Fractal plumage indicates bird fitness

Jan 24, 2013
Fractal plumage indicates bird fitness
Red legged Partridge and fractal pattern. Credit: Hans Hut and Wolfgang Beyer

The complexity of the fractal geometry of a bird's plumage reveals its level of fitness, according to a new study published in Proceedings of the Royal Society B today.

Coloured traits play key roles in animal communication. Often, these traits consist in complex (spotted, stripped or irregular colourations) that are difficult to describe with standard tools. Lorenzo Pérez-Rodríguez and his team tried using fractal geometry, which was developed to describe fractals, mathematical objects characterized by their complexity and self-similarity when observed at different scales, in order to analyse bird plumage.

The Spanish scientists studied the black bib patterns of 68 red-legged partridge (Alectoris rufa) and found that a higher bib fractal dimension predicted better individual body condition, as well as immune responsiveness. Moreover, when food intake was experimentally reduced as a means to reduce body condition, the bib's fractal dimension significantly decreased, which could be perceived by potential mates and rivals. Fractal geometry, therefore, provides new opportunities for the study of complex animal colour patterns and their roles in animal communication.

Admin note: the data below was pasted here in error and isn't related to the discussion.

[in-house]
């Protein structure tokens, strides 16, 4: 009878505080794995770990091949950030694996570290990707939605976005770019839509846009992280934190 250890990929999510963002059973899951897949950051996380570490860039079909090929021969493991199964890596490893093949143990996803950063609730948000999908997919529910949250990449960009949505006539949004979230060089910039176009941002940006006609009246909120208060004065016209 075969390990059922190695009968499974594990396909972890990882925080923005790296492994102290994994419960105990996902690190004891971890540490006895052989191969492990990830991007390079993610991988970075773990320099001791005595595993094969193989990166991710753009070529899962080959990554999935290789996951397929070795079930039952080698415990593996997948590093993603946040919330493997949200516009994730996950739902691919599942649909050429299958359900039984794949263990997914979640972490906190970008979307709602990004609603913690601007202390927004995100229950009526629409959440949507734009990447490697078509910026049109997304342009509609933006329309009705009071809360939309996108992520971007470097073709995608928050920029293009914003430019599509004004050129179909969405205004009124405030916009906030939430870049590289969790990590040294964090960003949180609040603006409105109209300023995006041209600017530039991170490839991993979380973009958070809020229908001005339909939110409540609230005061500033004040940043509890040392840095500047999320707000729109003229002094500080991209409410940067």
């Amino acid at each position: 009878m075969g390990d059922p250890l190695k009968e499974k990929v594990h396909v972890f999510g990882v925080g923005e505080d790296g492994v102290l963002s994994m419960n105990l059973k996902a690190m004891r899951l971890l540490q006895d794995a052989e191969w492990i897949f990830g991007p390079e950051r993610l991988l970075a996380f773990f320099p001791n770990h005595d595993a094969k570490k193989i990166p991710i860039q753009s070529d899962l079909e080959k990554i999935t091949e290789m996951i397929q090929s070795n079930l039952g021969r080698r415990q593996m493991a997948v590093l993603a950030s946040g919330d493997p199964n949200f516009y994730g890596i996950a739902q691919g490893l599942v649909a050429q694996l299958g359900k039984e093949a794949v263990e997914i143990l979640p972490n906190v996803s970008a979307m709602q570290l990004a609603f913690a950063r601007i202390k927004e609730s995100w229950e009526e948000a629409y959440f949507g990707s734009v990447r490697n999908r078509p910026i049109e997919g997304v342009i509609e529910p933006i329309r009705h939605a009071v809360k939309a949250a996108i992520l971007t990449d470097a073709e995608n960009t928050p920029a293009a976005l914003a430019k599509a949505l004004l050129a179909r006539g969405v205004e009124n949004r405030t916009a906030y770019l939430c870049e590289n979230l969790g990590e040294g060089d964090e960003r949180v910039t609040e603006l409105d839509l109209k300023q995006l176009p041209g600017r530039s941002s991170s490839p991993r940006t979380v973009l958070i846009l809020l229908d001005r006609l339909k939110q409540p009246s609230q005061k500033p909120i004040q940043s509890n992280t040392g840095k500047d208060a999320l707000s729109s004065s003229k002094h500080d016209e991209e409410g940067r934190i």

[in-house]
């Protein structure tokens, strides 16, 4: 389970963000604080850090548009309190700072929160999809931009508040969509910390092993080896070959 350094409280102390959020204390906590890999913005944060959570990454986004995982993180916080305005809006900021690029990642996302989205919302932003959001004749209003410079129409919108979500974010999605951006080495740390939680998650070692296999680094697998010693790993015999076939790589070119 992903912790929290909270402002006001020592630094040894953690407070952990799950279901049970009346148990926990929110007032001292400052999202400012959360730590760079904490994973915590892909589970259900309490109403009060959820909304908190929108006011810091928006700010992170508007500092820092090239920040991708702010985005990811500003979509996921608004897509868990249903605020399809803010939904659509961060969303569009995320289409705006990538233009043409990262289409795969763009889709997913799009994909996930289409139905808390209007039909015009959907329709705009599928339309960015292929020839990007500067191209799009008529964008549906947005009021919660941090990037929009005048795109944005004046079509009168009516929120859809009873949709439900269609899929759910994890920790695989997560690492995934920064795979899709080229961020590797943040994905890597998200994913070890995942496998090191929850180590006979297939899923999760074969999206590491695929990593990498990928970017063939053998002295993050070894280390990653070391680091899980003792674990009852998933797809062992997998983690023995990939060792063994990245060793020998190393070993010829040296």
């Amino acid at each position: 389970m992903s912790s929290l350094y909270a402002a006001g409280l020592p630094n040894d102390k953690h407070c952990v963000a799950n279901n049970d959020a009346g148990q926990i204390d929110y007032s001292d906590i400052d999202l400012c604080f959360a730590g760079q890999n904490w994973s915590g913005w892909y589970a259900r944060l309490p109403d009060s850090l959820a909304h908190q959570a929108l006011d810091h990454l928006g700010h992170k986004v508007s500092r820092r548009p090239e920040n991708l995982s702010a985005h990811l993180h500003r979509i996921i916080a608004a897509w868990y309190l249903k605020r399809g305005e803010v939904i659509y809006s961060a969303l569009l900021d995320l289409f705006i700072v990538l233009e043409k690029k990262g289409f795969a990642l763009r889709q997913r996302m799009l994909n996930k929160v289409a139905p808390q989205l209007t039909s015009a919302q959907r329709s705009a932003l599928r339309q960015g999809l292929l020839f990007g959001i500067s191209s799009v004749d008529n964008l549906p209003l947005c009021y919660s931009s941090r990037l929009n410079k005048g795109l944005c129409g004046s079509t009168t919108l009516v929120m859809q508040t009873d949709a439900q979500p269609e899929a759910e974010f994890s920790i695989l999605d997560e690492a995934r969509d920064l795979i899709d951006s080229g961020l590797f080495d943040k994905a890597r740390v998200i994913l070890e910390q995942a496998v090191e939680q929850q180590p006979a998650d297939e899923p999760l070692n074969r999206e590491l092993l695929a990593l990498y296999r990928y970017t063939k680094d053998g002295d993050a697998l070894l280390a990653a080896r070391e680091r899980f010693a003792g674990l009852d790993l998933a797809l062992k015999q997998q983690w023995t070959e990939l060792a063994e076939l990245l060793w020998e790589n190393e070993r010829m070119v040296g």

Explore further: Sheepdogs use just two simple rules to round up large herds of sheep

More information: Perez-Rodriguez, L., Jovani, R. and Mougeot, F. Fractal geometry of a complex plumage trait reveals bird's quality, Proceedings of the Royal Society B. dx.doi.org/10.1098/rspb.2012.2783

add to favorites email to friend print save as pdf

Related Stories

Beautiful math of fractals

Oct 13, 2011

(PhysOrg.com) -- What do mountains, broccoli and the stock market have in common? The answer to that question may best be explained by fractals, the branch of geometry that explains irregular shapes and processes, ...

Formula unlocks secrets of cauliflower's geometry

Oct 23, 2012

The laws that govern how intricate surface patterns, such as those found in the cauliflower, develop over time have been described, for the first time, by a group of European researchers.

Team uses fractal geometry to build lighter structures

Dec 03, 2012

(Phys.org)—A team made up of members from several European countries has published a paper in Physical Review Letters describing a technique they've developed for using fractal geometry to build struct ...

Searching for fractals may help cancer cell testing

Jul 06, 2011

Scientists have long known that healthy cells looked and behaved differently from cancer cells. For instance, the nuclei of healthy cells -- the inner part of the cells where the chromosomes are stored -- ...

Recommended for you

Wolves susceptible to yawn contagion

6 hours ago

Wolves may be susceptible to yawn contagion, according to a study published August 27, 2014 in the open-access journal PLOS ONE by Teresa Romero from The University of Tokyo, Japan, and colleagues.

User comments : 0